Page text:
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Barack Obama and Sheryl Sandberg Say Power Is an Antidote to Harassment. It's Not So Simple.

Both have talked about putting more women in positions of power amid the Weinstein reckoning. Michael Short—Bloomberg via Getty Images;Timothy Hiatt—Getty Images

In the on-going conversation about sexual harassment, the issue of power has repeatedly bubbled up. Women’s lack of power is seen as making them more vulnerable to abuse and women’s gaining it is being peddled as a possible solution. Facebook COO Sheryl Sandberg called out the issue earlier this month—”It’s the power, stupid,” she wrote in a Facebook post.

“Ultimately, the thing that will bring the most to change our culture is the one I’ve been writing and talking about for a long time: having more women with more power,” she wrote.

Likewise, former President Barack Obama urged more women to enter positions of power, “because men seem to be having some problems these days.” And Ellevest co-founder Sallie Krawcheck wrote that assuming more power in her career made her “a little less fraught to deal with the inevitable.”

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But Krawcheck’s op-ed made an important point; that the abuse didn’t stop as she climbed the corporate ladder, she just felt more comfortable addressing it. (Sandberg, for her part, says she experienced abuse “less and less frequently” as she gained seniority. But such moments “still happen every so often, even in my current job.”)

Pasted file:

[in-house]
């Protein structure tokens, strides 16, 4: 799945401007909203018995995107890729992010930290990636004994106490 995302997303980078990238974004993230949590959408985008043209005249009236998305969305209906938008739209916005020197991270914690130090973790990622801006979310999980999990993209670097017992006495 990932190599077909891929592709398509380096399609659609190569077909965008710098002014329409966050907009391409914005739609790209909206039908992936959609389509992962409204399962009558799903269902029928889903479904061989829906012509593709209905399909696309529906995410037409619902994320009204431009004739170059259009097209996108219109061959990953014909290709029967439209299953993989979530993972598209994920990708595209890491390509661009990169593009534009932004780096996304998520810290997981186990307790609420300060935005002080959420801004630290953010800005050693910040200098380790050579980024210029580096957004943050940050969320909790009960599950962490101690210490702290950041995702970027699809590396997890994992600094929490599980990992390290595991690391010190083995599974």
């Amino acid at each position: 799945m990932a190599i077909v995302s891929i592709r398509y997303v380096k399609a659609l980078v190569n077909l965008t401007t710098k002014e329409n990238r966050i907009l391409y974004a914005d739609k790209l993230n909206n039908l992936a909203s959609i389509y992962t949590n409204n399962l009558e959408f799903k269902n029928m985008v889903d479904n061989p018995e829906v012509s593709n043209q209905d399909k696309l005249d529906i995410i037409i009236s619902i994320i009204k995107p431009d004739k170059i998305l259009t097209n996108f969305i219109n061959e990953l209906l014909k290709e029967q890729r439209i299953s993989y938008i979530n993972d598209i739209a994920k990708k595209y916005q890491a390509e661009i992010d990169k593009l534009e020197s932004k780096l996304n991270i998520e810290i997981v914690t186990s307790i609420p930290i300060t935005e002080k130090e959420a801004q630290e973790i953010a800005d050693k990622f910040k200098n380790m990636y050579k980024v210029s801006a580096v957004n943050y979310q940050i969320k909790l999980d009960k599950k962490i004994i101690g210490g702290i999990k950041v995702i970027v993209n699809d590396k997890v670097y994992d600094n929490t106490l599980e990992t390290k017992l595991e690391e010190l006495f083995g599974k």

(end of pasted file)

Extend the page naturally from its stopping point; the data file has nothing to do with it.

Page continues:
Having power doesn’t exempt women from sexual harassment; on the contrary, it seems to welcome abuse.

A 2012 study published in the American Sociological Review found that “workplace power is a significant predictor of harassment for females.”

Female supervisors, the study found, “report a rate of harassment 73% greater than that of nonsupervisors.” Not only that, they also report “a more varied and sustained form of harassment.”

Why? The study suggests that women who diverge from rigid gender expectations by wielding workplace authority are harassed in efforts to “enforce gender-appropriate behavior.”

“When women’s power is viewed as illegitimate or easily undermined, co-workers, clients, and supervisors appear to employ harassment as an ‘equalizer’ against women supervisors,” the study says. “[H]arassment is less about sexual desire than about control and domination.”

But these findings don’t necessarily undercut the idea that putting more women in positions of power will crack down on harassment. The study’s female subjects repeatedly cited isolation as one reason for the harassment. “They’d say, ‘I was the only woman in my company; my colleagues didn’t think women could do this work, they just saw me as being a nag,'” co-author Heather McLaughlin, a sociology professor at Oklahoma State University, told me.

Therefore, if more women collectively enter rungs of management previously reserved for men, abuse could in fact decrease—not necessarily because they have power, but because they have power together.

“I do think that there is safety in numbers,” McLaughlin says.

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